“When Aurora Theatre shut down in March, I felt such a lack of purpose for how to process what we were going through as a city and state, much less process the amount of social injustice that our community has suffered,” Pence says.
The presentations and discussions are eye-opening, she says.
“As an older white person who grew up in Virginia, I’m having to unlearn all of American history in a way that makes space for other cultures,” Pence says. “I think about how these things look from a non-white lens, and ask, ‘How can I help?’”
The discussions are most meaningful when one guest recognizes another guest’s experience that might be radically different, Kitchens says. “I’ve encountered that when I shared my son’s experience dealing with the juvenile justice system of DeKalb County,” Kitchens says.
Kitchens explains that her 14-year-old son was accused of attacking a classmate, leading to a 10-month legal ordeal for the family. The plaintiff retracted her statement on the stand. But before the judge dismissed the case, she told Kitchens’ son she wanted to send him to jail because she didn’t like how his hair was cut.
Kitchens recalls the shocked response her story received at the Equitable Dinner. “I could see looks of horror on their faces. A lot of them said they didn’t know this was happening in their backyard,” she says.
Fristoe regularly serves as a facilitator, which requires respecting other people’s views while at times correcting misconceptions. “Last month’s dinner had this middle-aged white man in his 50s who felt a little uncomfortable and said, ‘I’ve never attempted to have a conversation about race before, especially with people from other races.’”
When this guest repeatedly asserted that black children grow up without fathers, Fristoe politely encouraged him to learn the truth behind the stereotype. “This is dialogue, not debate, but if people say facts that are definitely not true, we don’t want to let that stand,” she says. “By the end, he was saying, ‘I learned a lot. I didn’t know how Black people and people of color felt.’”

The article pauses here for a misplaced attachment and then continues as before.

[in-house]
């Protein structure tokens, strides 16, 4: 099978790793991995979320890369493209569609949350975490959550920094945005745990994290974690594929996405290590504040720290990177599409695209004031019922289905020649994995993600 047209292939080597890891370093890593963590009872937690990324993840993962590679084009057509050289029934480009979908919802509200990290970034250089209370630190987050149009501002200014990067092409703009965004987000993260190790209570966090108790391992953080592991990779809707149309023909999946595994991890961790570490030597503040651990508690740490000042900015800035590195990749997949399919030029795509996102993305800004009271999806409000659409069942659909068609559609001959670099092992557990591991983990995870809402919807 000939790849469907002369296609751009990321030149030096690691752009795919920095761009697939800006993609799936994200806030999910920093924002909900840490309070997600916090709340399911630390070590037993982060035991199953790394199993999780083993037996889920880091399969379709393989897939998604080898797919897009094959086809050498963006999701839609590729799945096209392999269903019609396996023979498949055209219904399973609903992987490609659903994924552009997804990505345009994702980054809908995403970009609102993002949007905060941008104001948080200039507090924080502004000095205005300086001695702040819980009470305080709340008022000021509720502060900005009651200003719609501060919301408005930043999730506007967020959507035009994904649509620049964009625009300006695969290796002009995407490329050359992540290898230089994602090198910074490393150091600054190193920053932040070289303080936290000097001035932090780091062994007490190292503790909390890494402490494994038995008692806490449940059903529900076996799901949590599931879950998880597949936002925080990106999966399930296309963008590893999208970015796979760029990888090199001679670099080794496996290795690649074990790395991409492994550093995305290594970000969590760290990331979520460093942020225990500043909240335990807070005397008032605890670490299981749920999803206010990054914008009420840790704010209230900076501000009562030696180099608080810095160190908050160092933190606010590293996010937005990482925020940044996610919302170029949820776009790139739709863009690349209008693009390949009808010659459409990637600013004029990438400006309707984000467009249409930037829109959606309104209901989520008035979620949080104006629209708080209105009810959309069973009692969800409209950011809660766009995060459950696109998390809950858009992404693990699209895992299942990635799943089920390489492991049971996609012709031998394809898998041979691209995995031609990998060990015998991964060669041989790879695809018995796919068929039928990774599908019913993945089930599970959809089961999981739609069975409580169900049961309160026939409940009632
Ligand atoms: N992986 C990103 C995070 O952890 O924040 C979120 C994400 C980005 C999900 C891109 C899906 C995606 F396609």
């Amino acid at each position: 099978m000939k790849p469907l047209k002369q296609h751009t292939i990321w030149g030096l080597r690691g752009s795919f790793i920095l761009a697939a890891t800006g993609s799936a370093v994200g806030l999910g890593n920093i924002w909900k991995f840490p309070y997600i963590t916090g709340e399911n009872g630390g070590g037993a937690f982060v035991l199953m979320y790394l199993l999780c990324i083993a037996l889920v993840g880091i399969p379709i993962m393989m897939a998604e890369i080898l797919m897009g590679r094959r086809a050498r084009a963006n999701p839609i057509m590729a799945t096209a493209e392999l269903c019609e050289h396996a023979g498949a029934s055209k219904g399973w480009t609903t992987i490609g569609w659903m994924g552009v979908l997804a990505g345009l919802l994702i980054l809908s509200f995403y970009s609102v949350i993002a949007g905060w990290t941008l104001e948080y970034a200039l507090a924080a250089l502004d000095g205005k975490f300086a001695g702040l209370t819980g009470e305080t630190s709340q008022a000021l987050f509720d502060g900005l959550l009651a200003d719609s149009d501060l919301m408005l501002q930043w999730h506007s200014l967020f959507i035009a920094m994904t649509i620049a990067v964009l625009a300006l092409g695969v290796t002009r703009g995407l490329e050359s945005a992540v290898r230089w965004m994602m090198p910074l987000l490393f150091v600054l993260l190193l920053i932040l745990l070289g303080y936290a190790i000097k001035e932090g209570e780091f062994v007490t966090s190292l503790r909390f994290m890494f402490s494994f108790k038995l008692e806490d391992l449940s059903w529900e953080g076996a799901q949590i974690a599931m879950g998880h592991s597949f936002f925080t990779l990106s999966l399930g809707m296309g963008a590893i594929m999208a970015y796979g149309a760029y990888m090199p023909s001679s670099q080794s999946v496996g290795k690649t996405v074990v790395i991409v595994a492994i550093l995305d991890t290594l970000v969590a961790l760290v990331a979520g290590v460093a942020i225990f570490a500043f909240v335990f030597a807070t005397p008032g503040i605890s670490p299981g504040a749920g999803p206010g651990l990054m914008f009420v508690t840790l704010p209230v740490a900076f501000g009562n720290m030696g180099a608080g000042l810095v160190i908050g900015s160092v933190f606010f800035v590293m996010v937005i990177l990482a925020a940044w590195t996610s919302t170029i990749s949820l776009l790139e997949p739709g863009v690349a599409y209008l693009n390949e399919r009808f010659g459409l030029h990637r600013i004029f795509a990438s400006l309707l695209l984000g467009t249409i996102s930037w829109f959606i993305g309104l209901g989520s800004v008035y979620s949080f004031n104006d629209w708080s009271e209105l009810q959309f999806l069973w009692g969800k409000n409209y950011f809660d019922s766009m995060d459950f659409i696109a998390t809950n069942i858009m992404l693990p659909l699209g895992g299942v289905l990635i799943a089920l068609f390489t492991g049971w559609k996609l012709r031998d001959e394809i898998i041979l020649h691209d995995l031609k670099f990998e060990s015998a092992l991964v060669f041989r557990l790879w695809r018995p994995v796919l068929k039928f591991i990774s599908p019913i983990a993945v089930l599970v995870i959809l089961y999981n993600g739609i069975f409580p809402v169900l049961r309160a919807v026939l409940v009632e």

There’s no substitute for people breaking bread together, admits Fristoe, but Equitable Dinners has proven to be far more successful than she imagined. Initially a six-month series, Equitable Dinners has been extended through June 2021, and there are plans to hold in-person dinners next fall.
There is also an Equitable Dinners at Work series for organizations and businesses who are “committed to understanding more about having a racial equity lens,” says Kitchens. A three-part event was recently presented for the Corporate Volunteer Council (CVC) of Atlanta.
“Our goals are to provide a safe space for CVC members to discuss inclusion in the field of corporate responsibility as well as to better understand the corporate role in equity,” says CVC executive director Cheryl Kortemeier. “We held our first dinner on Tuesday and it was powerful and engaging.”
To encourage interactivity during Equitable Dinners, organizers prompt viewers to wave from the gallery at the beginning of the session and use the comments field for applause, emojis or other signs of appreciation.
At the end, participants reconvene as a whole and Kitchens encourages them to turn off the mute button to say goodbye. The ensuing cacophony of farewells and thanks sounds almost like an ovation.
VIRTUAL EVENT PREVIEW
Equitable Dinners: Setting the Table for Racial Equity. Presented by Out of Hand Theater. 5-7 p.m., third Sunday of the month. Free. Oct. 18 topic is race equity and democracy. www.equitabledinners.com